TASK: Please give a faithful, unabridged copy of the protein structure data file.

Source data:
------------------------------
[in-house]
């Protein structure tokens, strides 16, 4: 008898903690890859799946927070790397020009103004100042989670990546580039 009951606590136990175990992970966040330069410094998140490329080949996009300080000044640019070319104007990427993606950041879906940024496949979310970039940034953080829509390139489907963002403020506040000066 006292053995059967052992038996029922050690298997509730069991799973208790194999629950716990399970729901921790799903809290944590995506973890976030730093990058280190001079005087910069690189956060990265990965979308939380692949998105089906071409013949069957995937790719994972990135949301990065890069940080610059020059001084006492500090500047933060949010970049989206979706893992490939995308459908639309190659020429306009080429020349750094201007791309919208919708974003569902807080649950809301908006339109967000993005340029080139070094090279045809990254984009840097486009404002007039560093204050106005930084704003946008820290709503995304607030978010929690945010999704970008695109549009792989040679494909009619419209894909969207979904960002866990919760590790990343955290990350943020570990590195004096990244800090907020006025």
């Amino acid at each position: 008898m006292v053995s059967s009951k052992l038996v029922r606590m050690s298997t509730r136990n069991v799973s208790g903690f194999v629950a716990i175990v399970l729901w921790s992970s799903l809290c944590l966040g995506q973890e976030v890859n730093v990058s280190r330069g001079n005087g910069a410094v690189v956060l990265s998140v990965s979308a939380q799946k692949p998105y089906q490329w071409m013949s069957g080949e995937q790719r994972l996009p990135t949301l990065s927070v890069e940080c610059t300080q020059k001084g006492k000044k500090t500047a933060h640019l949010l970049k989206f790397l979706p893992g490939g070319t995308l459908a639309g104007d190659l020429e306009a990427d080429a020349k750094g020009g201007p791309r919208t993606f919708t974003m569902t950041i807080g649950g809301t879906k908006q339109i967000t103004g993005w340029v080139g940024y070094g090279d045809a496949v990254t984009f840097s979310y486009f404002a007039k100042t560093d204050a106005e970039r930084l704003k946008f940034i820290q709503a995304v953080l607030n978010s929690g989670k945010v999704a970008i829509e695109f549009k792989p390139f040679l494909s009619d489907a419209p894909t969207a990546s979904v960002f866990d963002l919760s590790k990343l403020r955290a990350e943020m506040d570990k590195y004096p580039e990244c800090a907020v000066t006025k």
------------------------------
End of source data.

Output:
[in-house]
């Protein structure tokens, strides 16, 4: 008898903690890859799946927070790397020009103004100042989670990546580039 009951606590136990175990992970966040330069410094998140490329080949996009300080000044640019070319104007990427993606950041879906940024496949979310970039940034953080829509390139489907963002403020506040000066 006292053995059967052992038996029922050690298997509730069991799973208790194999629950716990399970729901921790799903809290944590995506973890976030730093990058280190001079005087910069690189956060990265990965979308939380692949998105089906071409013949069957995937790719994972990135949301990065890069940080610059020059001084006492500090500047933060949010970049989206979706893992490939995308459908639309190659020429306009080429020349750094201007791309919208919708974003569902807080649950809301908006339109967000993005340029080139070094090279045809990254984009840097486009404002007039560093204050106005930084704003946008820290709503995304607030978010929690945010999704970008695109549009792989040679494909009619419209894909969207979904960002866990919760590790990343955290990350943020570990590195004096990244800090907020006025």
């Amino acid at each position: 008898m006292v053995s059967s009951k052992l038996v029922r606590m050690s298997t509730r136990n069991v799973s208790g903690f194999v629950a716990i175990v399970l729901w921790s992970s799903l809290c944590l966040g995506q973890e976030v890859n730093v990058s280190r330069g001079n005087g910069a410094v690189v956060l990265s998140v990965s979308a939380q799946k692949p998105y089906q490329w071409m013949s069957g080949e995937q790719r994972l996009p990135t949301l990065s927070v890069e940080c610059t300080q020059k001084g006492k000044k500090t500047a933060h640019l949010l970049k989206f790397l979706p893992g490939g070319t995308l459908a639309g104007d190659l020429e306009a990427d080429a020349k750094g020009g201007p791309r919208t993606f919708t974003m569902t950041i807080g649950g809301t879906k908006q339109i967000t103004g993005w340029v080139g940024y070094g090279d045809a496949v990254t984009f840097s979310y486009f404002a007039k100042t560093d204050a106005e970039r930084l704003k946008f940034i820290q709503a995304v953080l607030n978010s929690g989670k945010v999704a970008i829509e695109f549009k792989p390139f040679l494909s009619d489907a419209p894909t969207a990546s979904v960002f866990d963002l919760s590790k990343l403020r955290a990350e943020m506040d570990k590195y004096p580039e990244c800090a907020v000066t006025k």